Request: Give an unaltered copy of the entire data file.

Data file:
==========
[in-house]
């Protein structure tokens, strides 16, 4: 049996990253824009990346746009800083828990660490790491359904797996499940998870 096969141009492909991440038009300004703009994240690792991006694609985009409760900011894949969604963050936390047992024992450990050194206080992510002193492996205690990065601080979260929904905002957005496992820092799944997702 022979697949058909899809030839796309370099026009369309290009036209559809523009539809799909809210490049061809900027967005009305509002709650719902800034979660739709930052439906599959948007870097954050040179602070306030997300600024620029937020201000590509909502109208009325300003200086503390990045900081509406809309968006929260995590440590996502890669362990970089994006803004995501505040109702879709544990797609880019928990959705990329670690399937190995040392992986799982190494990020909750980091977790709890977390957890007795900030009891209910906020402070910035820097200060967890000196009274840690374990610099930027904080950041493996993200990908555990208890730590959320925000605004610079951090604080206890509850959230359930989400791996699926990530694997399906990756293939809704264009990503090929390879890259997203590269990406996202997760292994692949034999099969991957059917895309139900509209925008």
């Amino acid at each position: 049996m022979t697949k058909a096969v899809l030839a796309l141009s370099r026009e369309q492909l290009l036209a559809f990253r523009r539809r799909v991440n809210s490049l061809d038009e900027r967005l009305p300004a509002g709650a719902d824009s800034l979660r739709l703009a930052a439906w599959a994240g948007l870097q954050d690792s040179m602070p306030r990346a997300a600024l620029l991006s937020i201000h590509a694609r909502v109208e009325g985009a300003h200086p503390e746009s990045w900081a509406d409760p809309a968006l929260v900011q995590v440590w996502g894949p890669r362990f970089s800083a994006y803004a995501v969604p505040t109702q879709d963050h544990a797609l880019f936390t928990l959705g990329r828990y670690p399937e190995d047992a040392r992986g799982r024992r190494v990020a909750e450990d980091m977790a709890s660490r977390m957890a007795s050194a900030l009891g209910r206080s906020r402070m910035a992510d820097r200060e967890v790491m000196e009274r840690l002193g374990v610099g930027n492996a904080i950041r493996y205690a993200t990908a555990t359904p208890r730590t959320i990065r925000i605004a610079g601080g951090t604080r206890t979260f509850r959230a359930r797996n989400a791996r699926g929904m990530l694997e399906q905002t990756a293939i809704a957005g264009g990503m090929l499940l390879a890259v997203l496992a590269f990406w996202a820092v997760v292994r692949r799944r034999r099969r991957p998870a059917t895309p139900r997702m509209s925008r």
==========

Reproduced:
[in-house]
């Protein structure tokens, strides 16, 4: 049996990253824009990346746009800083828990660490790491359904797996499940998870 096969141009492909991440038009300004703009994240690792991006694609985009409760900011894949969604963050936390047992024992450990050194206080992510002193492996205690990065601080979260929904905002957005496992820092799944997702 022979697949058909899809030839796309370099026009369309290009036209559809523009539809799909809210490049061809900027967005009305509002709650719902800034979660739709930052439906599959948007870097954050040179602070306030997300600024620029937020201000590509909502109208009325300003200086503390990045900081509406809309968006929260995590440590996502890669362990970089994006803004995501505040109702879709544990797609880019928990959705990329670690399937190995040392992986799982190494990020909750980091977790709890977390957890007795900030009891209910906020402070910035820097200060967890000196009274840690374990610099930027904080950041493996993200990908555990208890730590959320925000605004610079951090604080206890509850959230359930989400791996699926990530694997399906990756293939809704264009990503090929390879890259997203590269990406996202997760292994692949034999099969991957059917895309139900509209925008």
């Amino acid at each position: 049996m022979t697949k058909a096969v899809l030839a796309l141009s370099r026009e369309q492909l290009l036209a559809f990253r523009r539809r799909v991440n809210s490049l061809d038009e900027r967005l009305p300004a509002g709650a719902d824009s800034l979660r739709l703009a930052a439906w599959a994240g948007l870097q954050d690792s040179m602070p306030r990346a997300a600024l620029l991006s937020i201000h590509a694609r909502v109208e009325g985009a300003h200086p503390e746009s990045w900081a509406d409760p809309a968006l929260v900011q995590v440590w996502g894949p890669r362990f970089s800083a994006y803004a995501v969604p505040t109702q879709d963050h544990a797609l880019f936390t928990l959705g990329r828990y670690p399937e190995d047992a040392r992986g799982r024992r190494v990020a909750e450990d980091m977790a709890s660490r977390m957890a007795s050194a900030l009891g209910r206080s906020r402070m910035a992510d820097r200060e967890v790491m000196e009274r840690l002193g374990v610099g930027n492996a904080i950041r493996y205690a993200t990908a555990t359904p208890r730590t959320i990065r925000i605004a610079g601080g951090t604080r206890t979260f509850r959230a359930r797996n989400a791996r699926g929904m990530l694997e399906q905002t990756a293939i809704a957005g264009g990503m090929l499940l390879a890259v997203l496992a590269f990406w996202a820092v997760v292994r692949r799944r034999r099969r991957p998870a059917t895309p139900r997702m509209s925008r």